I read somewhere I'll put a link in the comments that the Nintendo 3DS uses a fixed-function pipeline instead of shaders, so I guess this can't be the way it's done in the game exactly, but for now I'm convinced my method is close enough. This effect is particularly common in games that make use of cel shading effects, but is actually something that can be applied independently of the cel shading style.

What you are describing is called "feature edge rendering," and is in general process of highlighting the various contours and outlines of a model. There are many techniques available and many papers on the subject.

A simple technique is to render only the silhouette edge, the outmost outline. This can be done as simply as rendering the original model with a stencil write, and then rendering it again in thick wireframe mode, only where there was no stencil value. See here for an example implementation. That will not highlight the interior contour and crease edges, though as shown in your pictures.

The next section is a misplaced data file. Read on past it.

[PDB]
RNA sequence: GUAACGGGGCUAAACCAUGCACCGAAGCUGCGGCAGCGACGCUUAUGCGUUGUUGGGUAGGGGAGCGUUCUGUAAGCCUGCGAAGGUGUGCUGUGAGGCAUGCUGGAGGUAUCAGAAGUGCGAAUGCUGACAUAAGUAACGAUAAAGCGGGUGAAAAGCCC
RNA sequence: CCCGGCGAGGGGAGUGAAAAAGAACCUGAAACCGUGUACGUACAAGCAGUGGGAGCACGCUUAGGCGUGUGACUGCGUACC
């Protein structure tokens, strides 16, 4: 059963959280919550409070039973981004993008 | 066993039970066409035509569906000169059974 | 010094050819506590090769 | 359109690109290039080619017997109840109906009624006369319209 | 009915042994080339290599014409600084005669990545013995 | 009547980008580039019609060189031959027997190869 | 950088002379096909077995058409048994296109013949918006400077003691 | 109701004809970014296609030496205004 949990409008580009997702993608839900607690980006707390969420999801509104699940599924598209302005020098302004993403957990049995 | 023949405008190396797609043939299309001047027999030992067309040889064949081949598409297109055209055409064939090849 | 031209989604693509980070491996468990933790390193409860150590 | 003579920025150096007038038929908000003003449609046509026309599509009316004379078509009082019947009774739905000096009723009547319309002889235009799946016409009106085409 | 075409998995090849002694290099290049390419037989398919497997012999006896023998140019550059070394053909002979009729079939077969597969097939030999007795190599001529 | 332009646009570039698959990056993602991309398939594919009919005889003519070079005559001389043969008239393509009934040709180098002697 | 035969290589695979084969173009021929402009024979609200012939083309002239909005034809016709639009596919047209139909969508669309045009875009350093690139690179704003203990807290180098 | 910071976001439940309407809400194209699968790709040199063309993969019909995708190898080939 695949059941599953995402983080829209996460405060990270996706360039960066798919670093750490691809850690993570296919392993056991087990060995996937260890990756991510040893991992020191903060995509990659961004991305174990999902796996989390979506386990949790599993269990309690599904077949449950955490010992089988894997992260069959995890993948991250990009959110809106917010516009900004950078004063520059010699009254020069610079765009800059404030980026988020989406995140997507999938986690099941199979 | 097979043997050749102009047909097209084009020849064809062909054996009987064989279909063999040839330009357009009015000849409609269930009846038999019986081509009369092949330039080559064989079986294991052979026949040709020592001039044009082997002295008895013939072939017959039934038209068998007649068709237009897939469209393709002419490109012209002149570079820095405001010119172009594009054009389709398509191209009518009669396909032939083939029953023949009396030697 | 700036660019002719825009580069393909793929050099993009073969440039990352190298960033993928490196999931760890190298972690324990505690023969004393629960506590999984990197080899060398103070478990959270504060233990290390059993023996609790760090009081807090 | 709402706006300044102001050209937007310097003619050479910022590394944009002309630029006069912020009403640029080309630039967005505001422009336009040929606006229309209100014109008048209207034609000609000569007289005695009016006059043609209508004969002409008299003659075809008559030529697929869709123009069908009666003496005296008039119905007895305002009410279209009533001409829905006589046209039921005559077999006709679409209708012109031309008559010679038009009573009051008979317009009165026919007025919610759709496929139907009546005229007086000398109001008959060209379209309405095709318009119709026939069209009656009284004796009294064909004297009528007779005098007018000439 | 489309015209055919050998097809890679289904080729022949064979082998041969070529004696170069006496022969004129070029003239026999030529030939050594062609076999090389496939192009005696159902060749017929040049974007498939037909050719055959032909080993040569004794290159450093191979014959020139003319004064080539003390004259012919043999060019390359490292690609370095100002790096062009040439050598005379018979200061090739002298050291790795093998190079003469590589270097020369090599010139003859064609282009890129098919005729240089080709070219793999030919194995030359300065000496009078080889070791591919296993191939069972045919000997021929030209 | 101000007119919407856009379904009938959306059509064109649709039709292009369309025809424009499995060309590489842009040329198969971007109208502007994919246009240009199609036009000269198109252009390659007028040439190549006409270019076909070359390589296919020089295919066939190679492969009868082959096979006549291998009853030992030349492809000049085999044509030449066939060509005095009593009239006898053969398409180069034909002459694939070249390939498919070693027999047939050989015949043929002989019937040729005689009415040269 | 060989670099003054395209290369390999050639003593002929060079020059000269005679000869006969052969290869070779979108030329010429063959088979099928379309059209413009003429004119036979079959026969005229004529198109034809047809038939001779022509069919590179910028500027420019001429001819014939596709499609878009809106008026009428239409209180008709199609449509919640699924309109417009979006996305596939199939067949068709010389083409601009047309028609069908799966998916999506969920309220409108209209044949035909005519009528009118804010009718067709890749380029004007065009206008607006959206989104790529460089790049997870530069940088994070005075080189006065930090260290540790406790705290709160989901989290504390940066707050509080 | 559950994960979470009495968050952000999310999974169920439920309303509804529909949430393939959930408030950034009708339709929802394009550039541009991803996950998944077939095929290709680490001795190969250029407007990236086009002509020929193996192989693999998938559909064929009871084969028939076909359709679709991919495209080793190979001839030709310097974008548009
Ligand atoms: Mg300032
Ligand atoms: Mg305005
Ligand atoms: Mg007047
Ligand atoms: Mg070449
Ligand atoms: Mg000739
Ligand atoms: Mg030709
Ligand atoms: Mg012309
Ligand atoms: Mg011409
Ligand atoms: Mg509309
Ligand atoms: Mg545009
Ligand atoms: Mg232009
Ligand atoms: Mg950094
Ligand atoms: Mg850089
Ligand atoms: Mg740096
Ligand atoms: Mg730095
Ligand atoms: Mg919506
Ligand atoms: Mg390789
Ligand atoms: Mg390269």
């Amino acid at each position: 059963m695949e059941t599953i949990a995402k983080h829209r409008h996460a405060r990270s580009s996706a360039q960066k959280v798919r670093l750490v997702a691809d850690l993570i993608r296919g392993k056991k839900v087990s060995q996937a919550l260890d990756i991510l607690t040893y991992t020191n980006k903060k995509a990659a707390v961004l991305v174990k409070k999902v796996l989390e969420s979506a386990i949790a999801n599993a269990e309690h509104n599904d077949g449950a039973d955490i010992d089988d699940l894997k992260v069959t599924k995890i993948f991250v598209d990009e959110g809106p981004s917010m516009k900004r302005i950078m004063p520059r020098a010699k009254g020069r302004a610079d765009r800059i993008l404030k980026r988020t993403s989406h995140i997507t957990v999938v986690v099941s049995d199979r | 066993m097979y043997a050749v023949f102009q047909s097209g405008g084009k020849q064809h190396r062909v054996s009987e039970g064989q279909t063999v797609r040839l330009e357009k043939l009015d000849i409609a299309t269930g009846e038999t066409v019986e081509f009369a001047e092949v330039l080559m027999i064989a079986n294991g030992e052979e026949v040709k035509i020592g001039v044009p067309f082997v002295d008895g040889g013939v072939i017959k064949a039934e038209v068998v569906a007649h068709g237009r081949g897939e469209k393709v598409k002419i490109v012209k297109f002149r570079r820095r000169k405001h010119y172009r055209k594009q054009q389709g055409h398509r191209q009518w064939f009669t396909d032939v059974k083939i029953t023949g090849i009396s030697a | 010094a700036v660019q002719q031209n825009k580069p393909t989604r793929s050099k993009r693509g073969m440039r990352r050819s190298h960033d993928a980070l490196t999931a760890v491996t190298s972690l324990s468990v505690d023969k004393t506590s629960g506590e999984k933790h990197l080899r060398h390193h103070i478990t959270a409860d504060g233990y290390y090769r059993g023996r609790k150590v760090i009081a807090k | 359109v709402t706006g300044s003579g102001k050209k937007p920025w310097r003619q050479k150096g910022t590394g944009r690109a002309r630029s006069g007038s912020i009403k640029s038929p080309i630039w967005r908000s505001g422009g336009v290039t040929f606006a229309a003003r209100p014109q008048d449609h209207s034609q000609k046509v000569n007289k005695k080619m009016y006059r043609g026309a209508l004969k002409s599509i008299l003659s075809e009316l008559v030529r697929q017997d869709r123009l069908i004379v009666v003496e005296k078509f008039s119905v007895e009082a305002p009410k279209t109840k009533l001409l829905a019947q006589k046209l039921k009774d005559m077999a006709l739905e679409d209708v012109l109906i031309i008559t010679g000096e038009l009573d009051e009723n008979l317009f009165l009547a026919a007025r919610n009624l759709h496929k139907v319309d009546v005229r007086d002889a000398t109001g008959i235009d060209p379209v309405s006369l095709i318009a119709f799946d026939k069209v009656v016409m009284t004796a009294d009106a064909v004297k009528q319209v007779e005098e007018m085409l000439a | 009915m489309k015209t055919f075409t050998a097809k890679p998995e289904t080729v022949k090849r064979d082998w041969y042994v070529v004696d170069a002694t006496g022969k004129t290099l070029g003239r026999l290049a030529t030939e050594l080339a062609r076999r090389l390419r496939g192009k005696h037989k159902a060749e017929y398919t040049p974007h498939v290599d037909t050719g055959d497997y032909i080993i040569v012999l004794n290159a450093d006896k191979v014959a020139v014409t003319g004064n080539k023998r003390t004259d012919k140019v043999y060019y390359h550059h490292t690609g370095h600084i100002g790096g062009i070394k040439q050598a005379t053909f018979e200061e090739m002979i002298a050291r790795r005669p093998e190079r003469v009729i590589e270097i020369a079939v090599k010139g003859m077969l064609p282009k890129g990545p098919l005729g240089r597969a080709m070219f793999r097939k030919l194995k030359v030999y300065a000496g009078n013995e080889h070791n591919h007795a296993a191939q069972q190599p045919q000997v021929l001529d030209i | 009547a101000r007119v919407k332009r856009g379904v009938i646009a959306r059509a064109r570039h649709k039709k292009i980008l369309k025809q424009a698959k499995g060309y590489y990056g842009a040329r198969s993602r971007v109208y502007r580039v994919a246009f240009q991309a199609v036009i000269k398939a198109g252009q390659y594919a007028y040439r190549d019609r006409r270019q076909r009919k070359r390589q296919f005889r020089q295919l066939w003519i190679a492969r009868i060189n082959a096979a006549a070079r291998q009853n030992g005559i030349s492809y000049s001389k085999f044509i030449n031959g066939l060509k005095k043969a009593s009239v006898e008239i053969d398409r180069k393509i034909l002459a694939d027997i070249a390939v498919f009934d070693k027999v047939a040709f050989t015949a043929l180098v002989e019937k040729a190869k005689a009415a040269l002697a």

Generally, to do that effectively, you need to extract information about the mesh's edges based on discontinuities in the face normals on either side of the edge, and build up a data structure representing each edge.

You can then write shaders to extrude or otherwise render those edges as regular geometry overtop your base model or in conjunction with it. The position of an edge, and normals of the adjacent faces relative to the view vector, are used to determine if a specific edge can be drawn.

You can find further discussion, details and papers with various examples on the internet. For example:. This results in outlines around your original model, if it's a simple model such as a cube. For more complex models with concave forms such as that in the image belowit is necessary to manually tweak the duplicate model to be somewhat "fatter" than its original counterpart, like a Minkowski Sum in 3D.

So if you're doing high poly work, best opt for that approach. Given modern console and desktop capacity for processing geometry, I'd not worry about a factor of 2 at all. You can test the effect for yourself in e. Blender without touching any code.

hlsl outline shader

Outlines should look like the image below, note how some are internal, e.